When a fellow artist accused some in their business of lip-syncing their concerts, Anne Curtis came forward to say, well, not her. And I believe her, for why should she lip-sync when, in all candor, she has confessed she’s no singer and it doesn’t seem to bother her fans, and it certainly hasn’t stopped her singing? In fact, she herself calls her concerts Ann Kapal.
I’m told the more notes she misses the more the audience loves her. No doubt it helps that she’s absolutely gorgeous and puts that quality in the sort of clothes and dance moves that accentuate it further. Indeed, if she could yet sing, God could be accused of unfairness.
Actually, fame and money came to Ann Curtis through modeling and product endorsements, although concertizing has increased her success. Which speaks volumes about our standards when it comes to singing.
Indeed it’s a mystery in our culture how success can happen to someone who sings but can’t, and not to someone else who definitely can sing and does. Has Ann Curtis made it because she admits she can’t sing, but sings anyway? If she brought the house down with guffaws in appreciation of the joke, I would see the point. But it doesn’t seem the case at all. Are we giving more points now for gall and candor than ability? I just can’t imagine anyone else succeeding as a singer singing the way she does.
Her case is not exactly unique. Once upon a time America had a Florence Foster Jenkins (July 19,1868-Nov. 26, 1944), who began her musical career as a child prodigy pianist but had always had her eye on an operatic career despite her voice teacher’s discouragement. It wasn’t until she suffered a head injury in a taxi accident, when to her surprise she let out a scream and discovered she could sing a higher F than ever before, that she began to fancy herself an opera singer.
She rewarded the cab driver with a box of Havana cigars. It of course helped that she inherited enough money from her father and mother to mount her own concerts. A critic giving her the benefit of the doubt wrote, “The voice she heard in her head was beautiful—but to everyone else it was hilariously awful.”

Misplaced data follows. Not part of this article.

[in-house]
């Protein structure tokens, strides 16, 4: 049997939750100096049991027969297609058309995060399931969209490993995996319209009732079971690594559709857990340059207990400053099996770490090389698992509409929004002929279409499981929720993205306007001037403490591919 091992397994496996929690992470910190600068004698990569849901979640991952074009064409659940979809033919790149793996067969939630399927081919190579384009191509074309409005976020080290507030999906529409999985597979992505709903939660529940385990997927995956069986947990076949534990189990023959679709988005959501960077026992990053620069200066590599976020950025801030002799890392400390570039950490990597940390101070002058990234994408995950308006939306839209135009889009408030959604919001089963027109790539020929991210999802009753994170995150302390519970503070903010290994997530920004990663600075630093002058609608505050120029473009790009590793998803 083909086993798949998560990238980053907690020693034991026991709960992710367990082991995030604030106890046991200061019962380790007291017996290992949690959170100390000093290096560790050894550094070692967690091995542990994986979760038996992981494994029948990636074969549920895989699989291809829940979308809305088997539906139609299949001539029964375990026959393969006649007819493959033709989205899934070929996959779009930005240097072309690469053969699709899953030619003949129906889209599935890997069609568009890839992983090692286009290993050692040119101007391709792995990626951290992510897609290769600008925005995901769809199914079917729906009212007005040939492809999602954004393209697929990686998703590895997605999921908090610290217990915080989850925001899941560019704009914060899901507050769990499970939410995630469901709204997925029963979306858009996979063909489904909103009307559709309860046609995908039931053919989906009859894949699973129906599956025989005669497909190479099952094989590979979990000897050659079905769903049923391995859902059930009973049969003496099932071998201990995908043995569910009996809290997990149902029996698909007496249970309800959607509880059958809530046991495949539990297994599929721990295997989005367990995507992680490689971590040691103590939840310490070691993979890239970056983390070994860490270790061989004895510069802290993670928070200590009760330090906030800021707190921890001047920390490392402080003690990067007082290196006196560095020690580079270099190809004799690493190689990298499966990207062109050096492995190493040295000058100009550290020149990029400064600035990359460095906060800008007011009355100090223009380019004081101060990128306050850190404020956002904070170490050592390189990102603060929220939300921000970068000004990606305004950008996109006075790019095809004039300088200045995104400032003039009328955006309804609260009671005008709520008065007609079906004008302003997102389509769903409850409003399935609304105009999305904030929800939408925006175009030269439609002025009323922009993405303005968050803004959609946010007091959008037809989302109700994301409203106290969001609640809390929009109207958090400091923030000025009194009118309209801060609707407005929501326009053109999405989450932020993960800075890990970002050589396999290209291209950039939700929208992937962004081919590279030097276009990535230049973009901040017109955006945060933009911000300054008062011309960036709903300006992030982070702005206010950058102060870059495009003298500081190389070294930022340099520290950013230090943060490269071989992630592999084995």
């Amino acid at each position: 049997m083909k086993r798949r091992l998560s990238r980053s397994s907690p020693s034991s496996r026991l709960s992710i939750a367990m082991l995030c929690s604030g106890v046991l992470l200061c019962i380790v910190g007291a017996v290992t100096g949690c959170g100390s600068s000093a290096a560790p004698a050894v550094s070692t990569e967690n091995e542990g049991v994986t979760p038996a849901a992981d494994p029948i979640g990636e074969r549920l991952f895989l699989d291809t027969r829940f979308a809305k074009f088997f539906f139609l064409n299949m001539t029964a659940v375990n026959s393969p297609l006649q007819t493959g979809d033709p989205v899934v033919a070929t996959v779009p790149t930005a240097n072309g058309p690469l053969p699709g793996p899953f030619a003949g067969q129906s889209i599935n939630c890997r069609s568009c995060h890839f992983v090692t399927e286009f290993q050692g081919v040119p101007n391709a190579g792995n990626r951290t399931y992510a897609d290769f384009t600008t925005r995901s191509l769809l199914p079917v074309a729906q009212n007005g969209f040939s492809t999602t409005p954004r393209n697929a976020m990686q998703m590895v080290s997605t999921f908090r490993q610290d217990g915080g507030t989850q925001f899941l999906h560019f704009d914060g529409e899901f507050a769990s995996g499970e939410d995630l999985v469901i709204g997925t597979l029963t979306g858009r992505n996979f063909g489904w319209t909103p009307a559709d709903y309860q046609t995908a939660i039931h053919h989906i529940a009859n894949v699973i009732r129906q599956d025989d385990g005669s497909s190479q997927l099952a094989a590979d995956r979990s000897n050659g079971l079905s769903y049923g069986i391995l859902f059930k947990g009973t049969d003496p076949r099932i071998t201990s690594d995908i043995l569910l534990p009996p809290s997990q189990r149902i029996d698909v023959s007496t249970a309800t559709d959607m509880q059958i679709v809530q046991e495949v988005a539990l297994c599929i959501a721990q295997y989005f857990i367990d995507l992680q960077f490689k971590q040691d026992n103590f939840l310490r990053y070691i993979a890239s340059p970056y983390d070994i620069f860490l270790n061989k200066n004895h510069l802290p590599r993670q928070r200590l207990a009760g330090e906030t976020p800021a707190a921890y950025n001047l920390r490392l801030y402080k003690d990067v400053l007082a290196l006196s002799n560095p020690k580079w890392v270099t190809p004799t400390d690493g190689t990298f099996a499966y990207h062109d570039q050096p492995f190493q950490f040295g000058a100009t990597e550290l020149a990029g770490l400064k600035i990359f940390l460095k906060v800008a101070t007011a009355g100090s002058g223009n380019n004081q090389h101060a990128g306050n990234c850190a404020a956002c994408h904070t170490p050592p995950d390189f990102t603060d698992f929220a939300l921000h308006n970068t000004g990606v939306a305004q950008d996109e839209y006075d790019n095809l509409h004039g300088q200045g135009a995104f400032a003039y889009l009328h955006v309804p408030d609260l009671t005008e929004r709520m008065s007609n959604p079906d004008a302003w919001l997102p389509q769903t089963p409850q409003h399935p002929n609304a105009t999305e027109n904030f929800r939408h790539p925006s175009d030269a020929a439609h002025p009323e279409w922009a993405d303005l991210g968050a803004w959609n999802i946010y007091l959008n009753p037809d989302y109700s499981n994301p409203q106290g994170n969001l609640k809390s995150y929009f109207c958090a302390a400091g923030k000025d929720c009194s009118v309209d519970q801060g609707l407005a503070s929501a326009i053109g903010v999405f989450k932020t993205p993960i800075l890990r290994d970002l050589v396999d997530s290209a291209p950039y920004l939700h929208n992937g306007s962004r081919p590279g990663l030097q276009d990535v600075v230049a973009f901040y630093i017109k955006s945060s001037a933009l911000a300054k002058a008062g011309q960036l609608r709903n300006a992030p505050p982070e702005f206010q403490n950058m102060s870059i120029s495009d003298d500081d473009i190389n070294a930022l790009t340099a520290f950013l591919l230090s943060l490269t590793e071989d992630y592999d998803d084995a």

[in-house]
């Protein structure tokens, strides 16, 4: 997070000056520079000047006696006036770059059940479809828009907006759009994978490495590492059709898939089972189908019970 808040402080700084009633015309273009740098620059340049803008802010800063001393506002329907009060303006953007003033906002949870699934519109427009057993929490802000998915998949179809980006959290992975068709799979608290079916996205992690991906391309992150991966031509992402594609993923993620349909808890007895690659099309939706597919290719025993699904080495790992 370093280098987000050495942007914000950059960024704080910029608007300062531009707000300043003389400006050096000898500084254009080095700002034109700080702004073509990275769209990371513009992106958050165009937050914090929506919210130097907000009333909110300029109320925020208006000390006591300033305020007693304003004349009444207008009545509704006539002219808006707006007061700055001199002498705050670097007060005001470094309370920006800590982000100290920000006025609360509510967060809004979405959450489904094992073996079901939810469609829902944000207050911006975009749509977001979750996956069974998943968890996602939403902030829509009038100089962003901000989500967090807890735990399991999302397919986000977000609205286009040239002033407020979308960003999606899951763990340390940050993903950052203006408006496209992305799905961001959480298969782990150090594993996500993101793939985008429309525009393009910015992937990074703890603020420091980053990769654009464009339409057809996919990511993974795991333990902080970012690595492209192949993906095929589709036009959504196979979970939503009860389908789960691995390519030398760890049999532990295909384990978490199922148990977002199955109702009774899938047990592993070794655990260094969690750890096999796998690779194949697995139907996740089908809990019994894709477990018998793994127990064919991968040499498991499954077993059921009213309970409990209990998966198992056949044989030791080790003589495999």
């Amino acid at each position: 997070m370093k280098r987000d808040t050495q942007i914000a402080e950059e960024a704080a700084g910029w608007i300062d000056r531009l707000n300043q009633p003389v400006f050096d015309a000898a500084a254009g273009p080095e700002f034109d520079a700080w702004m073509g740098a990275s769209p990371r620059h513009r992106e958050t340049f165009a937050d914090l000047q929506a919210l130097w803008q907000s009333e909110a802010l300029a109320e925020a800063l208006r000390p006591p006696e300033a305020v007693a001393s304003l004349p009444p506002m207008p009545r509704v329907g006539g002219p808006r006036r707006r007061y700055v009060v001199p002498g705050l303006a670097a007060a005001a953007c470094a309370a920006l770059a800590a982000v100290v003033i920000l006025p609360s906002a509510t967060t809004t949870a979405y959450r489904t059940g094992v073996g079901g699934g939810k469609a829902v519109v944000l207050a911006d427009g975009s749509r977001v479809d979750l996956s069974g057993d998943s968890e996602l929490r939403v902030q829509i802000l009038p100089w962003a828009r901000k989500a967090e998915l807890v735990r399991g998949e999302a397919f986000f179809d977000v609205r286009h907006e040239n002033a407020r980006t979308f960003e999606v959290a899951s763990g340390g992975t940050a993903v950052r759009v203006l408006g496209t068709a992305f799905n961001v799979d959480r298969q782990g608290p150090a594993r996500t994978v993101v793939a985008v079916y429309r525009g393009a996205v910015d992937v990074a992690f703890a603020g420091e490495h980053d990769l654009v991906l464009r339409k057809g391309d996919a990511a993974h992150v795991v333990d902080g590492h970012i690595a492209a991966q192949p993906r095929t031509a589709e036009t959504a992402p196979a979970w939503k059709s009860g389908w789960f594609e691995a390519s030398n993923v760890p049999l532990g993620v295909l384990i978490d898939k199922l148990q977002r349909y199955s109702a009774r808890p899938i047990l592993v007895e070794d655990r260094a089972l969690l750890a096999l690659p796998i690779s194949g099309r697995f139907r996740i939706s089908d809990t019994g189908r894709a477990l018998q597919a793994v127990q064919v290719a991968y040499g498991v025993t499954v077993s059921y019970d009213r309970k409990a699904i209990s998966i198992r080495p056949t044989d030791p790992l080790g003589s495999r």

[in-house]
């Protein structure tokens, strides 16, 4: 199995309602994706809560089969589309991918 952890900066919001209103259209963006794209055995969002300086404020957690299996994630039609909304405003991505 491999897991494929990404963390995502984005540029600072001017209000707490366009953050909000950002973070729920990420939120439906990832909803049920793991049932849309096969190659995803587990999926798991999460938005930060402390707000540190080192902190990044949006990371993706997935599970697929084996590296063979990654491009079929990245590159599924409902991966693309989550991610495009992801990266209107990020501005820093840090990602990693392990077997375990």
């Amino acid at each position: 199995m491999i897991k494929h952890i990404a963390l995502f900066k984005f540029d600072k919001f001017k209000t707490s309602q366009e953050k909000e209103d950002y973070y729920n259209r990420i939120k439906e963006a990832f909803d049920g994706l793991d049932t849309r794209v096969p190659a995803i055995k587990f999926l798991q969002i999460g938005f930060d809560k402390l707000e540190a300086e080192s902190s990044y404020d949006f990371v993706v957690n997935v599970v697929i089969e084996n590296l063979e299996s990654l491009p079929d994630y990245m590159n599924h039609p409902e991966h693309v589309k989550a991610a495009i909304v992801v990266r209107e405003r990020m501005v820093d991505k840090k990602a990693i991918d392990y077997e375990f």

The wonder of it all was people like the songwriter Cole Porter, the tenor Enrico Caruso, the soprano Lily Pons and her husband, the conductor Andre Kostalanetz, all expected to know better, were among her loyal patrons. Cole Porter himself never missed a concert; in fact he wrote a song for her to sing at what would turn out to be her final concert, at Carnegie Hall, no less. Perhaps she took his song with her to the grave because it never made it to the charts. She died a month after, at 76, at the luxurious Hotel Seymour, in New York City, where she lived, after a heart attack.
Her previous concerts were by invitation only except at Carnegie Hall, which was sold out at $2 per ticket; scalpers were selling them at $20 each—2,000 fans had to be turned away. A Time magazine reviewer wrote, “Howls of laughter drowned Mlle. Jenkins’ celestial efforts; where stifled chuckles and occasional outbursts had once been muffled at the Ritz, unabashed roars were the order of the evening at Carnegie Hall.”
Whenever she heard laughter in the audience she attributed it to “hoodlums planted by her rivals.” Until then her critics had been mostly friends from the social and musical crowd she belonged. Carnegie Hall was opened to the public and the press. That’s when her manager, partner, and later common-law husband, the Shakespearean actor and aristocrat St. Claire Bayfield, who had done all he could to protect his beloved from the truth, met his biggest challenge. One critic called it, “Murder on the high C’s.”
Florence had been suffering from brain, auditory and central nervous system deficiency—the effects of syphilis contracted from her first husband Jenkins, whose name she carried even after their separation or divorce. But she was bent on singing. “People may say I can’t sing but no one can ever say I didn’t sing,” she said.
It was Pablo Tariman, the music critic who certainly knows his operas, who introduced me to Florence Jenkins over lunch and red wine. He brought Florence to the table precisely when I brought up Ann Curtis’ singing. Between fits of giggles brought on by the very thought of Florence, that as we spoke, ate and drank, he told me a film was being shot about Jenkins, with Meryl Streep—who can definitely sing opera—playing Florence and Hugh Grant as St. Claire Bayfield.
After hearing Florence’s voice in the 30-second sample on Google, which comes with a warning that it is “as much as anyone can take,” I can’t wait to see the movie. No words can describe Jenkins’ voice. The closest comparison I can come up with is—in some parts—car brakes screeching to an emergency stop—but, oh, so painfully funny! At any rate, in her own way, despite her voice, or whatever it was that came out of her pipes, Florence Jenkins was a success.
My mother used to tell me that in her time, if one was beautiful or photogenic, one became a movie star, and it didn’t matter a whit whether one could act or not. If one could, it was a bonus, although, if one was extraordinarily ugly, one could have as much chance at stardom—being toothless and cross-eyed increased the chance.
I guess what I’m learning here is that life is, if anything, fair, that success is within anybody’s reach. Those of us somewhere in the middle may yet taste that success, if vicariously, content to sit there in their audience and enjoy ourselves. And who’s to say we can’t have as much fun!